Oh, this version of the S&L implosion is much more entertaining. I was right in the midst of it all, at least as a customer: I got an account at Chevy Chase right after they started offering checking. They were, by the standards of those things, conservatively run, which I think means really that BF Saul II wasn't innately a crook. The Levitts at Old Court and a fellow named Klein at Merritt between them took down the state deposit insurance fund, in no small part because the S&Ls who weren't run by megalomaniacal pigs saw the handwriting on the wall and bailed out for the FSLIC, which was in turn taken down as described in the FDIC paper. The Levitts came to stand for banking greed, at least in these parts, on a par with Imelda Marcos and Tammy Fay Bakker.

This is why I see no reason not to regulate the hell out of banks, and to severely confine their business. There are a lot of good operators, and then there are those like the Levitts who were beyond what parody could possibly dare to depict. The collateral damage of letting the market deal with the latter is simply too high.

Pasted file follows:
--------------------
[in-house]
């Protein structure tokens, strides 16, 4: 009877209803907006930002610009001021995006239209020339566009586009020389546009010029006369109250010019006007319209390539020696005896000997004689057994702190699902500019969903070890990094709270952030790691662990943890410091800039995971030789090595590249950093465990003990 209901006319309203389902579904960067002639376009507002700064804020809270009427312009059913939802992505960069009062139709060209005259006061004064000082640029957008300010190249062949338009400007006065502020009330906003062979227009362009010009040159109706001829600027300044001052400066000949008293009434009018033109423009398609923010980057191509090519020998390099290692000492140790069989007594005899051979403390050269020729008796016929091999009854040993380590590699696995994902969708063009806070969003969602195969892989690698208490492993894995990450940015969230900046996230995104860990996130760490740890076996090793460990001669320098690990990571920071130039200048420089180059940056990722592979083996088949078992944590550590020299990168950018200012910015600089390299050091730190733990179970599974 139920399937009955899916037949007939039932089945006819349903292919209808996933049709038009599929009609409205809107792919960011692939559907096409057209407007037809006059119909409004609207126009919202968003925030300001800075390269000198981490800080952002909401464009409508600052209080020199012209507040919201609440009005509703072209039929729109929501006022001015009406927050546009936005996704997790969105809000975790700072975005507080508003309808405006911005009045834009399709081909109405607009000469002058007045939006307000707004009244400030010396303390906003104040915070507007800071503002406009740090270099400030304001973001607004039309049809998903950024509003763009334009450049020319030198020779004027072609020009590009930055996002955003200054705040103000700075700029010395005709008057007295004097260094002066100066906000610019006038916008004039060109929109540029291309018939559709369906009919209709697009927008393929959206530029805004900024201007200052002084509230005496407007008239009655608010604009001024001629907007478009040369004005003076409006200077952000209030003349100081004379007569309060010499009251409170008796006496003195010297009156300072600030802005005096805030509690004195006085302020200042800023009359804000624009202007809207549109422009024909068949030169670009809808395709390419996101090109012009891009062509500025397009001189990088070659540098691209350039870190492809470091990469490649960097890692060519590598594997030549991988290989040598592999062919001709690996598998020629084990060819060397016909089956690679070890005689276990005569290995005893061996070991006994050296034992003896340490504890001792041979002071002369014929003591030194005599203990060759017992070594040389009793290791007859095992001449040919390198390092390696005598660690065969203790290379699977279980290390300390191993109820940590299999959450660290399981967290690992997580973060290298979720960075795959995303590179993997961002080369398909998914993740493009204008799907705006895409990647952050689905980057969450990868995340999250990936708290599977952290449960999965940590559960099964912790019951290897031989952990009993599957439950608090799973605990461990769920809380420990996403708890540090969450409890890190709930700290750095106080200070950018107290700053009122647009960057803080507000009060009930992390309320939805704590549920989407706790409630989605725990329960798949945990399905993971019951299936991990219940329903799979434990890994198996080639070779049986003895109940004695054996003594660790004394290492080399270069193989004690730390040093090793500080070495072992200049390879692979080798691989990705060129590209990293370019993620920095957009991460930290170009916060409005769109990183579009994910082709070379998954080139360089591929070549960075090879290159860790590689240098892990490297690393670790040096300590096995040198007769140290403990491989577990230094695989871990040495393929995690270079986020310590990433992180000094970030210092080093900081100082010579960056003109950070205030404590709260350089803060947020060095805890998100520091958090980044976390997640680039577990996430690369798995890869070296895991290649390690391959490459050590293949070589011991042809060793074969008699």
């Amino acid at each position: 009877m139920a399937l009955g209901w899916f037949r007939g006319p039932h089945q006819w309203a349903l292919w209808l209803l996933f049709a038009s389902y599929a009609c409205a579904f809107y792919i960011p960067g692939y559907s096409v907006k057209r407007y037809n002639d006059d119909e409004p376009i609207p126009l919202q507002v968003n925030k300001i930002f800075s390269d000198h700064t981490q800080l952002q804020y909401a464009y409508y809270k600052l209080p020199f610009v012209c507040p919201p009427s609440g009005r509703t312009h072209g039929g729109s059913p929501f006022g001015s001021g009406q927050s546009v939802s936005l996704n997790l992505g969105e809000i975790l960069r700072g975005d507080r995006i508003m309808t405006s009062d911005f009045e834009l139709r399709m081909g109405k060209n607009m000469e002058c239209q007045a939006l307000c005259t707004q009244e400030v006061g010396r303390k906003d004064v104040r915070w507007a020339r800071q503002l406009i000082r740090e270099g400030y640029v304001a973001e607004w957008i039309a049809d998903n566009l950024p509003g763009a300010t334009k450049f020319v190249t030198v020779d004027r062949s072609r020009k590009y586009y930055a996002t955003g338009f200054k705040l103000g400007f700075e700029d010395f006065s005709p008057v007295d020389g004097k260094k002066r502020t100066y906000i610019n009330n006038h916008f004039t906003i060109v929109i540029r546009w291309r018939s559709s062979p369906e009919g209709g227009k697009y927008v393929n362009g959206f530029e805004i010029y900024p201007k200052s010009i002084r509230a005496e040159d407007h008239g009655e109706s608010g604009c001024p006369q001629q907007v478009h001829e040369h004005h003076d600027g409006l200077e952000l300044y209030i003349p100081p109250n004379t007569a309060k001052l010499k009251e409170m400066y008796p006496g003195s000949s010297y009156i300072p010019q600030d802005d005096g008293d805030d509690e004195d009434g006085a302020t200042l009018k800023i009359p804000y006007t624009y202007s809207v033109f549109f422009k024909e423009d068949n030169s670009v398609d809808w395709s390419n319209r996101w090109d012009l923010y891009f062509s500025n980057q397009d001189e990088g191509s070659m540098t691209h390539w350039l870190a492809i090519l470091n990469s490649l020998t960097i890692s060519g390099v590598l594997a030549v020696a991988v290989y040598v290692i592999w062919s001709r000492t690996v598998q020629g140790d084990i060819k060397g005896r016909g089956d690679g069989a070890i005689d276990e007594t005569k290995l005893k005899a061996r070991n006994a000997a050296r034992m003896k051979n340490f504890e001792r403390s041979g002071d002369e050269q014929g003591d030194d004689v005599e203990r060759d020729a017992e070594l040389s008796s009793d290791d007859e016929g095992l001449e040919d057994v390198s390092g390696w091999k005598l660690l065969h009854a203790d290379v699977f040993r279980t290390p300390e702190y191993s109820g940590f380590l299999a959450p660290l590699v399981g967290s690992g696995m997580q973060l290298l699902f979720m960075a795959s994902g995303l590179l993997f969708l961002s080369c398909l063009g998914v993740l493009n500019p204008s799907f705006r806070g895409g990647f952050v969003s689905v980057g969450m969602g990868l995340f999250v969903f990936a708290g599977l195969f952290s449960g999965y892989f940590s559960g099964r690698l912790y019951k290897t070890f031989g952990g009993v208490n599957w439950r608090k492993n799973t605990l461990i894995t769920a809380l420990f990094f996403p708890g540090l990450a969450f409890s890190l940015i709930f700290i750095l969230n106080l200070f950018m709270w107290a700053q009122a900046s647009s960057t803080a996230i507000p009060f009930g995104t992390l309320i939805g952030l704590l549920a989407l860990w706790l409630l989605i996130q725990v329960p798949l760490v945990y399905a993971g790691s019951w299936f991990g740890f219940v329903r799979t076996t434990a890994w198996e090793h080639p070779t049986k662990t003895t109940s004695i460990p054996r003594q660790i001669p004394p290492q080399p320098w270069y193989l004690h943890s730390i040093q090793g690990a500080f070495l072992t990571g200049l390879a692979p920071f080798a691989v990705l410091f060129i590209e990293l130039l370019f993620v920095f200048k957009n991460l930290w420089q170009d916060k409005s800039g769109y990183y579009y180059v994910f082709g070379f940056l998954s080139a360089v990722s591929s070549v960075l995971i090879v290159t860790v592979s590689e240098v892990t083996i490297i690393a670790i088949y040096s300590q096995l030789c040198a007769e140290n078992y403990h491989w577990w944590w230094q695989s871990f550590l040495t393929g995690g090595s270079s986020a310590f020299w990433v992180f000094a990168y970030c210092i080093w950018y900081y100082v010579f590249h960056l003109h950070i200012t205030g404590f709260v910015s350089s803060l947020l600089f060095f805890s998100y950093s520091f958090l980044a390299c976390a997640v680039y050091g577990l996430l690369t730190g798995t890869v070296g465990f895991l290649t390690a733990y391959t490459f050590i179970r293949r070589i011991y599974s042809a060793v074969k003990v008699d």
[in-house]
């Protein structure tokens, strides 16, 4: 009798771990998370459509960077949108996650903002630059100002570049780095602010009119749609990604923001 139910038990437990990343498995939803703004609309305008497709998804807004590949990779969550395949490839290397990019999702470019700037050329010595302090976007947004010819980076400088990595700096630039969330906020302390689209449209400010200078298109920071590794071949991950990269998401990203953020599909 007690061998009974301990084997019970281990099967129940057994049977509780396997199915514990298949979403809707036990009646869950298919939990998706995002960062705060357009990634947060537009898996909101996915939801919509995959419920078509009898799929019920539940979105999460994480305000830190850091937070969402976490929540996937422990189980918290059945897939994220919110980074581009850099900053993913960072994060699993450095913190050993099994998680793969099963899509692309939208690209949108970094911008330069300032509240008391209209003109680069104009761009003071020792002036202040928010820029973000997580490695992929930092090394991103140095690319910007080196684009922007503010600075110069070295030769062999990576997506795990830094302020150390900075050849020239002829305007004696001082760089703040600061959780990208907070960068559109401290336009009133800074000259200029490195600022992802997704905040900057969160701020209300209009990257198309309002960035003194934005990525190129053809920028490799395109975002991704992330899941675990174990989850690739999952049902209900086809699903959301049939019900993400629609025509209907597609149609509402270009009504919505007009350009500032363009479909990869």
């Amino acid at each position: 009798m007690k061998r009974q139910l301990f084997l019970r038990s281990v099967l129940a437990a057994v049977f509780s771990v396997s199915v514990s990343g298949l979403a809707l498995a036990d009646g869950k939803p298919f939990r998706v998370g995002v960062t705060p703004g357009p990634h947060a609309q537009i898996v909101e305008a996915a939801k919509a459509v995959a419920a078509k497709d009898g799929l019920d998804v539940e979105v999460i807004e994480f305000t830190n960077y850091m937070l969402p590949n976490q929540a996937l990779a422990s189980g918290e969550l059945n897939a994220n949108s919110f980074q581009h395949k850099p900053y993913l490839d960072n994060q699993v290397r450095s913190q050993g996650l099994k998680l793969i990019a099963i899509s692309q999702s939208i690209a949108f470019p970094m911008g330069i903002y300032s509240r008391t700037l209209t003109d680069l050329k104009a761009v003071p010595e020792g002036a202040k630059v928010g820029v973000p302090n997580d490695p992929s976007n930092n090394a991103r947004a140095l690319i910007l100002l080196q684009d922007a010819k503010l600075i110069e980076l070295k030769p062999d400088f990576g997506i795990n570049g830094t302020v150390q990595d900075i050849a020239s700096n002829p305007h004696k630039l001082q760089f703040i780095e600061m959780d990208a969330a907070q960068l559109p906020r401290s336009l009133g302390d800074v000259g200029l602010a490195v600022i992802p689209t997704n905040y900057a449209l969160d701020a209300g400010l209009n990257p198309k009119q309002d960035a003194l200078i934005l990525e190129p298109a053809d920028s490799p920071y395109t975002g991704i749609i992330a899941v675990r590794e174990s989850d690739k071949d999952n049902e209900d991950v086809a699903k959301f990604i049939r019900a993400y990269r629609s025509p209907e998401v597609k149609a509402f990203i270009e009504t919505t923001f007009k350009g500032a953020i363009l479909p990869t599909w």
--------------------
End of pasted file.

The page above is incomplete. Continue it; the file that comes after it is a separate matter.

#43 ::: C. Wingate throws a Twinkie to the gnomes ::: (view all by) ::: November 13, 2012, 03:27 PM:

Hey, if it worked for the Levitts...

#44 ::: albatross ::: (view all by) ::: November 13, 2012, 03:41 PM:

C Wingate, Lee, Etc.:

In general, bailouts imply strict regulation, if you don't want to run a system where the taxpayers cover the bad bets of the bankers from time to time. And the deposit insurance stuff worked okay in the financial meltdown, right? I mean, the big problem was not with banks collapsing and taking their customers' money with them, but rather with very large and shaky banks/financial companies having large and hard-to-assess exposures to other shaky banks, so that it was hard to decide whether a given bank was safe to lend money to. The biggest banks/financial companies in the crisis were given overt and hidden bailouts, under the "too big to fail" theory.

Now, IMO, too big to fail means either too big to exist, or so big and systemically important that it should be taken over by the government and run as a public utility. I'm no expert, but I do not understand why Citibank and Goldman and the rest get to continue doing business with a de facto US government guarantee on their debts, but without enormously tighter regulation. Indeed, it seems to me we'd be better off breaking those huge banks up and using antitrust or financial laws to keep them from re-forming.

#45 ::: Bruce Cohen (Speaker To Managers) ::: (view all by) ::: November 13, 2012, 06:56 PM: